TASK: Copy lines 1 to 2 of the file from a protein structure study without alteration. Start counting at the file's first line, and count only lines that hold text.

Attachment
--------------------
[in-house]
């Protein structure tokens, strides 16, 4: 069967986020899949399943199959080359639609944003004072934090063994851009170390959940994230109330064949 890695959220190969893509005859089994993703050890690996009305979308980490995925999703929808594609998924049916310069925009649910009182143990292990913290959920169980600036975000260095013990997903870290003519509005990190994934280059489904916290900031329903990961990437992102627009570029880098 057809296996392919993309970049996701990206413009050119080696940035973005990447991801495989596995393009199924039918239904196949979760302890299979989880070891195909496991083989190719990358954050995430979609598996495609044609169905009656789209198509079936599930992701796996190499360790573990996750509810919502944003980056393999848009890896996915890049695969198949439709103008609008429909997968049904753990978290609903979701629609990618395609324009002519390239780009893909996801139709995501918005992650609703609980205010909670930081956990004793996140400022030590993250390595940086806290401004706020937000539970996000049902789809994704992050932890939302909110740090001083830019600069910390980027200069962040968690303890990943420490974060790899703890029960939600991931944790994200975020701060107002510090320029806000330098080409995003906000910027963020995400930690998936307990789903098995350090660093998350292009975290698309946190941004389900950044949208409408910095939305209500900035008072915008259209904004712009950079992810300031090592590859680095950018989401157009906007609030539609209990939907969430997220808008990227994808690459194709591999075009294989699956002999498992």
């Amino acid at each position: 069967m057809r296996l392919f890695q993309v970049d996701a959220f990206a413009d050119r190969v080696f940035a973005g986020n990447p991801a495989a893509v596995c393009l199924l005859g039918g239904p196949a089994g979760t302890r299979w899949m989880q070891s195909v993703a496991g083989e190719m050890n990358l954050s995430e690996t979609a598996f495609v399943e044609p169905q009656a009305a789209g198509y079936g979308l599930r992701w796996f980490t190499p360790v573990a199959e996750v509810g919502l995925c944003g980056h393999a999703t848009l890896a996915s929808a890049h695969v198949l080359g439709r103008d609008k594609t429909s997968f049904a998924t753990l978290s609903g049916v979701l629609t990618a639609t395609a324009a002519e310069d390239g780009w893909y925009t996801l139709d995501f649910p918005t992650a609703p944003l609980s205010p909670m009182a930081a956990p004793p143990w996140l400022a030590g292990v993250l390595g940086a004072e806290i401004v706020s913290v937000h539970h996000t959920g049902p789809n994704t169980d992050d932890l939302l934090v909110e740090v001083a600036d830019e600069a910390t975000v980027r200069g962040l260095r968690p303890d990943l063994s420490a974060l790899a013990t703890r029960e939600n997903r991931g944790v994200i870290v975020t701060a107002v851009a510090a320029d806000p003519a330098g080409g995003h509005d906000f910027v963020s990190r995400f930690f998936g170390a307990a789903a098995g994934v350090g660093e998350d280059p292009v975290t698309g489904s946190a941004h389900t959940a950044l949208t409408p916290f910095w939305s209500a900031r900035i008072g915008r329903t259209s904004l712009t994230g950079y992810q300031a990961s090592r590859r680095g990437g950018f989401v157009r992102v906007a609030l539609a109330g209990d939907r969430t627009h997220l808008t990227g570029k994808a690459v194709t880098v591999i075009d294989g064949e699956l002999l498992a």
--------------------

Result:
[in-house]
């Protein structure tokens, strides 16, 4: 069967986020899949399943199959080359639609944003004072934090063994851009170390959940994230109330064949 890695959220190969893509005859089994993703050890690996009305979308980490995925999703929808594609998924049916310069925009649910009182143990292990913290959920169980600036975000260095013990997903870290003519509005990190994934280059489904916290900031329903990961990437992102627009570029880098 057809296996392919993309970049996701990206413009050119080696940035973005990447991801495989596995393009199924039918239904196949979760302890299979989880070891195909496991083989190719990358954050995430979609598996495609044609169905009656789209198509079936599930992701796996190499360790573990996750509810919502944003980056393999848009890896996915890049695969198949439709103008609008429909997968049904753990978290609903979701629609990618395609324009002519390239780009893909996801139709995501918005992650609703609980205010909670930081956990004793996140400022030590993250390595940086806290401004706020937000539970996000049902789809994704992050932890939302909110740090001083830019600069910390980027200069962040968690303890990943420490974060790899703890029960939600991931944790994200975020701060107002510090320029806000330098080409995003906000910027963020995400930690998936307990789903098995350090660093998350292009975290698309946190941004389900950044949208409408910095939305209500900035008072915008259209904004712009950079992810300031090592590859680095950018989401157009906007609030539609209990939907969430997220808008990227994808690459194709591999075009294989699956002999498992």